WASHINGTON, D.C. (June 19, 2018) — Today, Members of the Congressional Asian Pacific American Caucus (CAPAC) released the following statements in response to the Department of Commerce’s decision to appeal a recent U.S. Merit Systems Protection Board (MSPB) ruling in favor of Chinese American hydrologist Sherry Chen, who was terminated from her position with the National Weather Service in 2016 after being falsely accused of committing espionage.
Congresswoman Judy Chu (CA-27), CAPAC Chair:
“I am deeply dismayed by the Department of Commerce’s decision to appeal Sherry Chen’s case despite a recent ruling from an MSPB judge stating that Ms. Chen was the ‘victim of a gross injustice’ and should have her employment with the National Weather Service reinstated. Over the past four years, Ms. Chen’s life has been completely upended by false accusations of espionage, lengthy investigations, and her termination by the Department of Commerce. But rather than acknowledge any wrongdoing, the Department has chosen to draw out this case indefinitely.
“In Congress, I will continue to fight until Sherry Chen receives the justice she deserves and we can ensure that no other American is forced to endure the same mistreatment she has faced. To that end, CAPAC will continue to push for an independent investigation within the Department of Commerce to ensure that any evidence of profiling or misconduct in the handling of Ms. Chen’s case is addressed immediately.”
Congressman Ted Lieu (CA-33), CAPAC Whip:
“I am extremely disappointed to learn the Department of Commerce has decided to move forward with its appeal of Sherry Chen’s case. It does not appear that anyone at the Commerce Department has been held accountable for the pattern of misconduct in Ms. Chen’s case, and I remain adamant that the potentially systemic problems at Commerce warrant further review. An MSPB judge already found that the Commerce Department committed a ‘gross injustice’ against Sherry Chen by wrongfully firing her. Now, Commerce wants to further victimize her with additional legal proceedings that will cost both the Department and Ms. Chen more time and money. This is outrageous—Ms. Chen deserves justice and her job back.”
Congresswoman Grace Meng (NY-06):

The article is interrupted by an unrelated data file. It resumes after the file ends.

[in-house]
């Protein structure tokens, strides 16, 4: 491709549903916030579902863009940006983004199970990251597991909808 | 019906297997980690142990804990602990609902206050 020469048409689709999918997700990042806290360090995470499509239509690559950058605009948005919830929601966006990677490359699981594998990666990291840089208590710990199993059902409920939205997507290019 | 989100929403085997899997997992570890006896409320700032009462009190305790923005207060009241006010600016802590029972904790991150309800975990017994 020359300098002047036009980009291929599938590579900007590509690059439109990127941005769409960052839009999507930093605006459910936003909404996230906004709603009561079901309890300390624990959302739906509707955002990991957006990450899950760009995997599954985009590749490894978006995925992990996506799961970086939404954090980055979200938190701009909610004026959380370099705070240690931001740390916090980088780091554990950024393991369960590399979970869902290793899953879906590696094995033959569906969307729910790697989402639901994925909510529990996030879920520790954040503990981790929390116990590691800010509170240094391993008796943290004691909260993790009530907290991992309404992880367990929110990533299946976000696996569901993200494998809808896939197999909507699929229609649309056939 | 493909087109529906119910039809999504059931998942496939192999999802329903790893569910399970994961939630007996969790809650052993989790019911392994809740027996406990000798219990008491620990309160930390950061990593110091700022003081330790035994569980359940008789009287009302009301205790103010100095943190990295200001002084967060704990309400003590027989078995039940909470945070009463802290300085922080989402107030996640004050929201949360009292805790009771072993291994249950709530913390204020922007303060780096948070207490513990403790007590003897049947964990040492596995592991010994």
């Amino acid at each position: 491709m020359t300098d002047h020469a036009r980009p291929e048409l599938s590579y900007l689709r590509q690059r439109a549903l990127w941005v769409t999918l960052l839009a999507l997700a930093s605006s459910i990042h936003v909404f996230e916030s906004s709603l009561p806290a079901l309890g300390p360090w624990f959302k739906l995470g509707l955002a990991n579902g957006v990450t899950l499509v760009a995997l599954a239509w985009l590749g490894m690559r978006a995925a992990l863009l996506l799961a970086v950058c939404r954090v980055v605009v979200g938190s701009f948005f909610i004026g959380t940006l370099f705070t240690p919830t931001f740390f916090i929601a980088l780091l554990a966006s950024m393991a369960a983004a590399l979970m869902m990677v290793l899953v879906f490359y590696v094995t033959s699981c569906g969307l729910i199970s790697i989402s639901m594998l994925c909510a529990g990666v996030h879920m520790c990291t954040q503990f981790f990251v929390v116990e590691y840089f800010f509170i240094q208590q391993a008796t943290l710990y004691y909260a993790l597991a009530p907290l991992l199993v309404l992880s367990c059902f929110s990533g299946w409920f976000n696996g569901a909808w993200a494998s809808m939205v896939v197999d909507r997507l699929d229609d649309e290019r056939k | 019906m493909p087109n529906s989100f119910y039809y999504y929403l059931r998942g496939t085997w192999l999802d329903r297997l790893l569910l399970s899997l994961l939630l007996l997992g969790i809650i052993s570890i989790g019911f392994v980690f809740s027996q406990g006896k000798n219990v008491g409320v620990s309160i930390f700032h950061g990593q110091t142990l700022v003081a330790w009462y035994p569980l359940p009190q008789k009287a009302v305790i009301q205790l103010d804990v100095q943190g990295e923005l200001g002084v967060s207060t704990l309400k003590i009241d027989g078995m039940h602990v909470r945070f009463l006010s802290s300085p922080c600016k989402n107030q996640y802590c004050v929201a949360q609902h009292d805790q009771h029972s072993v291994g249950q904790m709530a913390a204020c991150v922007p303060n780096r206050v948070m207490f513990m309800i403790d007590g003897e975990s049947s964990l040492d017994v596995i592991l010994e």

“I’m disappointed to learn today that the Department of Commerce has appealed the decision of the U.S. Merit Systems Protection Board ruling in the Sherry Chen case. Sherry’s quest for justice has been difficult and the Department of Commerce’s decision to appeal is unnecessary. Sherry had appealed her wrongful termination from the Department of Commerce after being falsely accused of committing espionage. She appealed her case to the U.S. Merit Systems Protection Board, which ruled in her favor saying she was a ‘victim of gross injustice.’ I stand with Sherry and urge the Department of Commerce to drop its appeal and reinstate her immediately.”
Congressman Jamie Raskin (MD-08):
“The Merit Systems Protection Board found that Sherry Chen was ‘the victim of gross injustice,’ and her whole case bears the whiff of an ethnically charged frame-up and rush to judgment,” said Congressman Jamie Raskin. “Rather than appealing the Board’s careful decision, the government should be investigating how this false targeting happened and how we can make sure it never happens again.”
Congresswoman Nydia Velazquez (NY-07):
“A victim of racial profiling, Sherry Chen is being forced to endure a grave injustice. Sadly, her job is still being put on the line due to the Department of Commerce’s decision to appeal. As the Merit Systems Protection Board recently ruled, Chen must be allowed to return to her job. Furthermore, any evidence of wrongdoing and racial profiling at the department must be brought to light.”
The Congressional Asian Pacific American Caucus (CAPAC) is comprised of Members of Congress of Asian and Pacific Islander descent and Members who have a strong dedication to promoting the well-being of the Asian American and Pacific Islander (AAPI) community. Currently chaired by Congresswoman Judy Chu, CAPAC has been addressing the needs of the AAPI community in all areas of American life since it was founded in 1994.